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← Religion's Real Child Abuse

kwirth's Avatar Jump to comment 9 by kwirth

Last summer I enjoyed a pleasant visit to the Seattle zoo with my wife. At one point we stopped to get a bite to eat, and were standing in line at an ice cream counter. Ahead of us were 3 young boys of about the age of 8 or 9. They were all leaning up at the counter, with their backs to us, trying to decide which ice cream they should choose. Being the outgoing person that I am, I spoke up and recommended a flavor to one of them. Immediately, they all turned around with a wide-eyed look of absolute terror on their faces, and literally began to shrink away from us in dread fear of this stranger speaking to them. I assured them that I was just being friendly and making conversation with them, but nothing I said reassured them. They refused to talk with me (they spoke native English, so, they understood me). Now, they had no reason to fear me - I was, after all, standing in line with my wife in a crowded public place. No matter – they remained in such a state of terror that they could hardly continue making their purchase.

Upon later reflection of this incident, it occurred to me that the parents of these boys had perhaps deeply ingrained in them the notion that there is an acute danger in talking to strangers in ANY situation (or at least, this is how they probably processed that conversation). I can hear a lot of parents murmuring something like "yeah, well, being scared of ALL strangers is a small price to pay if it prevents a child from getting abducted and killed." I understand this, but I also somewhat disagree. Parents need to teach their children how to discriminate between situations where it's probably OK and not OK to talk to a stranger, or they could be terrified of everyone in every situation.

One other quick example…

I vividly recall, as part of my public school driver education while a young teenager, watching movies of people who had been gruesomely maimed and disfigured in automobile accidents. The purpose of those movies was to give us all something to think about so we'd turn out to be careful drivers. Based on the drivers I see on the road today, I don't think those movies were were either widely viewed or else had little impact. The idea behind showing them to us was clearly "let's SCARE our kids into confronting the ugly reality of what could happen to them if they don't drive carefully".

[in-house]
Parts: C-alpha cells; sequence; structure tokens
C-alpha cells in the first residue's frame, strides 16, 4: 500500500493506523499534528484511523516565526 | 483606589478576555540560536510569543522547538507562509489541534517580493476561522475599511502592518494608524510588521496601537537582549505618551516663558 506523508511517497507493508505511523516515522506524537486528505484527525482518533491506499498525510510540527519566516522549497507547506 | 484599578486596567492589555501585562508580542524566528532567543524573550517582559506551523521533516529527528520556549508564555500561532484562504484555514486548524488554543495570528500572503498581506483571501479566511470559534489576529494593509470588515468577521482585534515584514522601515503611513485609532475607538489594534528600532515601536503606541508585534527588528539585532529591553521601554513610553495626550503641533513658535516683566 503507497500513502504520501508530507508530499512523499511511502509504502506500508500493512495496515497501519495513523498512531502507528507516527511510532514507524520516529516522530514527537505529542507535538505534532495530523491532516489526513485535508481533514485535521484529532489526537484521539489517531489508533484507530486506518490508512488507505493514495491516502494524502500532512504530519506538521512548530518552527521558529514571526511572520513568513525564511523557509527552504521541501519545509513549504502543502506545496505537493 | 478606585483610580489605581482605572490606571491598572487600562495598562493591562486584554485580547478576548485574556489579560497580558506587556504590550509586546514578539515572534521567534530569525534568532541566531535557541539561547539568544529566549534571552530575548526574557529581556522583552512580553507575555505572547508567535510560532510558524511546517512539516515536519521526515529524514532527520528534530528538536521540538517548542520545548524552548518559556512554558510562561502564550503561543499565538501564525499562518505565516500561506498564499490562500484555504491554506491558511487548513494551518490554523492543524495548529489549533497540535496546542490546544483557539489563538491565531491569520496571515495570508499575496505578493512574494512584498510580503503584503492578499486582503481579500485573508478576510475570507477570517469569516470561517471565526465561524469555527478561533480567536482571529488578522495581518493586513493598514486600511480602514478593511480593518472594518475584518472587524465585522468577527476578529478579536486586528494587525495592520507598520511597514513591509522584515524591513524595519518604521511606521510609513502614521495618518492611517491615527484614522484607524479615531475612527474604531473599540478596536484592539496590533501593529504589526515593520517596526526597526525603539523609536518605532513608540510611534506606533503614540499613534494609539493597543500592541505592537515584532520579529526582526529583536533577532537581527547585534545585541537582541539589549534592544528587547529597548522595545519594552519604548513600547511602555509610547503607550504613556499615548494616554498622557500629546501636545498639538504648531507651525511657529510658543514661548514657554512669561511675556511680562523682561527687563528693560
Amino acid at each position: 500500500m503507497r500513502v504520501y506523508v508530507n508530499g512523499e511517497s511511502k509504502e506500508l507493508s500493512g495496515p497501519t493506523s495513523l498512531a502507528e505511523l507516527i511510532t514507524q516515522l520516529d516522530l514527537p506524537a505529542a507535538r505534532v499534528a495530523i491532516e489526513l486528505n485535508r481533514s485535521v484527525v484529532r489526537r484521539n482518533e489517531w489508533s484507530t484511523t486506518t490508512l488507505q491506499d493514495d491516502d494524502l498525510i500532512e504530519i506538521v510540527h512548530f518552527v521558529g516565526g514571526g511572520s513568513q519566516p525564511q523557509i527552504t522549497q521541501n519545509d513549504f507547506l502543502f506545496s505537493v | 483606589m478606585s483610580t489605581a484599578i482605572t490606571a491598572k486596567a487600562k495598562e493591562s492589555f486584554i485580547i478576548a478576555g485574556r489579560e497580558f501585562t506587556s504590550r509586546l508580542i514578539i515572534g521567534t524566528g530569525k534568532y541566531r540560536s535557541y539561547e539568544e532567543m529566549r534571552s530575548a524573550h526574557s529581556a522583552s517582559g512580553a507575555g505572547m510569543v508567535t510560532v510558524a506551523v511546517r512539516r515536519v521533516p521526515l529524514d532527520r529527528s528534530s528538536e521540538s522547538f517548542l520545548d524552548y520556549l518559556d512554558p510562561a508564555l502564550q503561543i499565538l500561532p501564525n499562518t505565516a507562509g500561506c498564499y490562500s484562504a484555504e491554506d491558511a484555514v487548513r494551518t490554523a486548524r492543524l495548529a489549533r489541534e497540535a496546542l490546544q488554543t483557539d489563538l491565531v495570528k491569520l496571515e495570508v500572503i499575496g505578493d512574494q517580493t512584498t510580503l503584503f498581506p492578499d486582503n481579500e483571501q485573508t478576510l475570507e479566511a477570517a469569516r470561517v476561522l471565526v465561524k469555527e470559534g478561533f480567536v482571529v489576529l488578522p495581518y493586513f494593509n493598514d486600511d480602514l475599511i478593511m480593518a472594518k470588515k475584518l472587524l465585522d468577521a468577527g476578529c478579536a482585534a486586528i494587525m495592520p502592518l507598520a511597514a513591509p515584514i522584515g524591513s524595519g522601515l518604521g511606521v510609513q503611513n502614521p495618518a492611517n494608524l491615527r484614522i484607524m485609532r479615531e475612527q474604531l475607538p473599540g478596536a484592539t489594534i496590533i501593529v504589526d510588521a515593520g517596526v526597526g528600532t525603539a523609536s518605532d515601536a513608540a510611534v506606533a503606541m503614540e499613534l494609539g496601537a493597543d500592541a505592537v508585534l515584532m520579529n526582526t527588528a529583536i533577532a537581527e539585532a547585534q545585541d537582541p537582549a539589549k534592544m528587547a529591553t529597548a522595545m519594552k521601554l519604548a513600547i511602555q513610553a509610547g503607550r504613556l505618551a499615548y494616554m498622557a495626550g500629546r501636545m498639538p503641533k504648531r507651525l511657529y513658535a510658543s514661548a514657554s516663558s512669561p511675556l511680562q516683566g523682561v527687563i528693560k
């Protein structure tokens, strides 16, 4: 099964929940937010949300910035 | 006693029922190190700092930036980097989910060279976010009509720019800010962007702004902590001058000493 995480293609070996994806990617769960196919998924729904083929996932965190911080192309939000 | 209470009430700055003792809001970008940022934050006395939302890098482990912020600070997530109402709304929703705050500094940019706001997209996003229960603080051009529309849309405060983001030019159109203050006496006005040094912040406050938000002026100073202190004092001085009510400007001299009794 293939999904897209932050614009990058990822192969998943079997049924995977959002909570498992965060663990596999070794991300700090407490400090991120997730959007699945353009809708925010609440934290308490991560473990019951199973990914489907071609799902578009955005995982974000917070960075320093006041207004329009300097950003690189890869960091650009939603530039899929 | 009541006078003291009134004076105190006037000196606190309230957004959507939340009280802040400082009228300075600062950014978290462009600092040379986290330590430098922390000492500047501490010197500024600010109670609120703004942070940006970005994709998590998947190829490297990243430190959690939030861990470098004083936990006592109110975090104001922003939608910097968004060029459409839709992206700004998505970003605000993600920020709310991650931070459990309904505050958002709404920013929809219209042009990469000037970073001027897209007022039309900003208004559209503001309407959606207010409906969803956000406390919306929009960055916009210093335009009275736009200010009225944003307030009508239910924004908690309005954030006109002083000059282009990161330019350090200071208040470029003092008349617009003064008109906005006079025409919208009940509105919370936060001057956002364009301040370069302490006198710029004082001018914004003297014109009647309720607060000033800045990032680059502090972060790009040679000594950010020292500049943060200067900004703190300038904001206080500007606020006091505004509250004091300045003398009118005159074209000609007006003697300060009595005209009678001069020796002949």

Now to the point about Hell...

First off, talking to children about Hell (or Heaven, for that matter) isn't akin to talking about a Cinderella fairy tale, and it isn't about "abusing children" as Dawkins insists (unless the discussion with children on the subject of Hell is conducted without any regard for their sensibilities), nor is it about "implanting beliefs", "imposing religion", using "threats" or "terror" to manipulate the minds of children. Yes, those types of behaviors DO unfortunately occur when some parents talk to their kids about Hell, and I certainly do not condone that. But just because someone MIS-uses a baseball bat to club others over the head does not mean we should all stop playing baseball.

The need to warn others about Hell still remains, regardless of how ineptly some people may communicate that warning. But I don't know if there is a particularly pleasant way to discuss the topic of Hell - which is probably why so many poeple avoid such conversations in the first place.

Secondly, the real point of all this is: Hell IS a real destination, just like going to any travel destination on this planet, though it's not like we have a bunch of handy travel brochures available describing all the scenic 'hot spots' of Hell.

And… we do have an eyewitness who claims to have been there, who says it IS a real place, and tells us something about the awfulness of it. Would we believe a report about Hell based on the credibility of someone with an impeccable reputation?

Jesus Christ has been to Hell and back, and here is what HE had to say about it:

"fire" Matt 7:19, 13:40, 25:41
"everlasting fire" Matt 18:8, 25:41
"eternal damnation" Mark 3:29
"hell fire" Matt 5:22, 18:9, Mark 9:47
"damnation" Matt 23:14, Mark 12:40, Luke 20:47
"damnation of hell" Matt 23:33
"resurrection of damnation" John 5:29
"furnace of fire" Matt 13:42, 50
"the fire that never shall be quenched" Mark 9:43, 45
"the fire is not quenched" Mark 9:44, 46, 48
"Where their worm dieth not" Mark 9:44, 46, 48
"wailing and gnashing of teeth" Matt 13:42, 50
"weeping and gnashing of teeth" Matt 8:12, 22:13, 25:30
"torments" Luke 16:23
"tormented in this flame" Luke 16:24
"place of torment" Luke 16:28
"outer darkness" Matt 8:12, 22:13
"everlasting punishment" Matt 25:46

The question you need to be asking yourself is, WHAT IF JESUS WAS TELLING THE TRUTH ABOUT HELL?

If Hell IS a place like what Jesus described, then warning someone about the danger of going there, and how to avoid it, is a SERVICE to them.

Like any good scientist, I'd make sure I did a VERY good job of investigating this issue before I came to any quick (or dismissive) conclusions that Hell is just a form of religious brain-washing.

Dawkins cries out that "the threat of eternal hell is an extreme example of mental abuse, just as violent sodomy is an extreme example of physical abuse", but his remarks assume that this is because there really is no such place as Hell.

But WHAT IF he is wrong about this?

I say he is.

Sat, 20 Jan 2007 15:17:00 UTC | #16405